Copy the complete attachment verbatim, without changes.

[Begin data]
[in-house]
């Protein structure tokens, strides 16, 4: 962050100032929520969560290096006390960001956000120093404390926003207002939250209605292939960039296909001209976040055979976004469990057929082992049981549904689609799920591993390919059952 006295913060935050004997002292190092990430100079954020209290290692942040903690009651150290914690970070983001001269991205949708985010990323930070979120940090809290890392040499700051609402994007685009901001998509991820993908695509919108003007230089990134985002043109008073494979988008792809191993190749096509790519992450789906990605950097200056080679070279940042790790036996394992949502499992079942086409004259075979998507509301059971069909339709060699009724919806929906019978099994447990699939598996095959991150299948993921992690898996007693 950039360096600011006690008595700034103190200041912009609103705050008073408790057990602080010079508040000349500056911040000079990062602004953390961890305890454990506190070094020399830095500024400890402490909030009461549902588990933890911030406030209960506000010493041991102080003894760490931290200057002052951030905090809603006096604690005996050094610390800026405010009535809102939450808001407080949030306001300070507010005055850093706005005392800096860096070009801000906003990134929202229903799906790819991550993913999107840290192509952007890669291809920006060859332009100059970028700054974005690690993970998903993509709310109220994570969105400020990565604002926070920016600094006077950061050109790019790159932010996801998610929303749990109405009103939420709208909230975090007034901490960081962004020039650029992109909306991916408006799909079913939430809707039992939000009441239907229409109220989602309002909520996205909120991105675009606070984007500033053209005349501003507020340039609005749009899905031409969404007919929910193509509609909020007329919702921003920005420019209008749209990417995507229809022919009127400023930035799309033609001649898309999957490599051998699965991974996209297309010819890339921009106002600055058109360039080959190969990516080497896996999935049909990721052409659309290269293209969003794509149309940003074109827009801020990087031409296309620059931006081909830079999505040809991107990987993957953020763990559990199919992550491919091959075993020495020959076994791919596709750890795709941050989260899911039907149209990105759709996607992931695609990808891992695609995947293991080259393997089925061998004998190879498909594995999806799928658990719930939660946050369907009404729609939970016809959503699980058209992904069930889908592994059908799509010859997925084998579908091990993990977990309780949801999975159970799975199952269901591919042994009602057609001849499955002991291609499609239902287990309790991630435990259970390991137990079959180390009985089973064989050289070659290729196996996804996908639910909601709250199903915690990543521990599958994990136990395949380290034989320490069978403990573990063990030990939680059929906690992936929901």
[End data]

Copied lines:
[in-house]
């Protein structure tokens, strides 16, 4: 962050100032929520969560290096006390960001956000120093404390926003207002939250209605292939960039296909001209976040055979976004469990057929082992049981549904689609799920591993390919059952 006295913060935050004997002292190092990430100079954020209290290692942040903690009651150290914690970070983001001269991205949708985010990323930070979120940090809290890392040499700051609402994007685009901001998509991820993908695509919108003007230089990134985002043109008073494979988008792809191993190749096509790519992450789906990605950097200056080679070279940042790790036996394992949502499992079942086409004259075979998507509301059971069909339709060699009724919806929906019978099994447990699939598996095959991150299948993921992690898996007693 950039360096600011006690008595700034103190200041912009609103705050008073408790057990602080010079508040000349500056911040000079990062602004953390961890305890454990506190070094020399830095500024400890402490909030009461549902588990933890911030406030209960506000010493041991102080003894760490931290200057002052951030905090809603006096604690005996050094610390800026405010009535809102939450808001407080949030306001300070507010005055850093706005005392800096860096070009801000906003990134929202229903799906790819991550993913999107840290192509952007890669291809920006060859332009100059970028700054974005690690993970998903993509709310109220994570969105400020990565604002926070920016600094006077950061050109790019790159932010996801998610929303749990109405009103939420709208909230975090007034901490960081962004020039650029992109909306991916408006799909079913939430809707039992939000009441239907229409109220989602309002909520996205909120991105675009606070984007500033053209005349501003507020340039609005749009899905031409969404007919929910193509509609909020007329919702921003920005420019209008749209990417995507229809022919009127400023930035799309033609001649898309999957490599051998699965991974996209297309010819890339921009106002600055058109360039080959190969990516080497896996999935049909990721052409659309290269293209969003794509149309940003074109827009801020990087031409296309620059931006081909830079999505040809991107990987993957953020763990559990199919992550491919091959075993020495020959076994791919596709750890795709941050989260899911039907149209990105759709996607992931695609990808891992695609995947293991080259393997089925061998004998190879498909594995999806799928658990719930939660946050369907009404729609939970016809959503699980058209992904069930889908592994059908799509010859997925084998579908091990993990977990309780949801999975159970799975199952269901591919042994009602057609001849499955002991291609499609239902287990309790991630435990259970390991137990079959180390009985089973064989050289070659290729196996996804996908639910909601709250199903915690990543521990599958994990136990395949380290034989320490069978403990573990063990030990939680059929906690992936929901």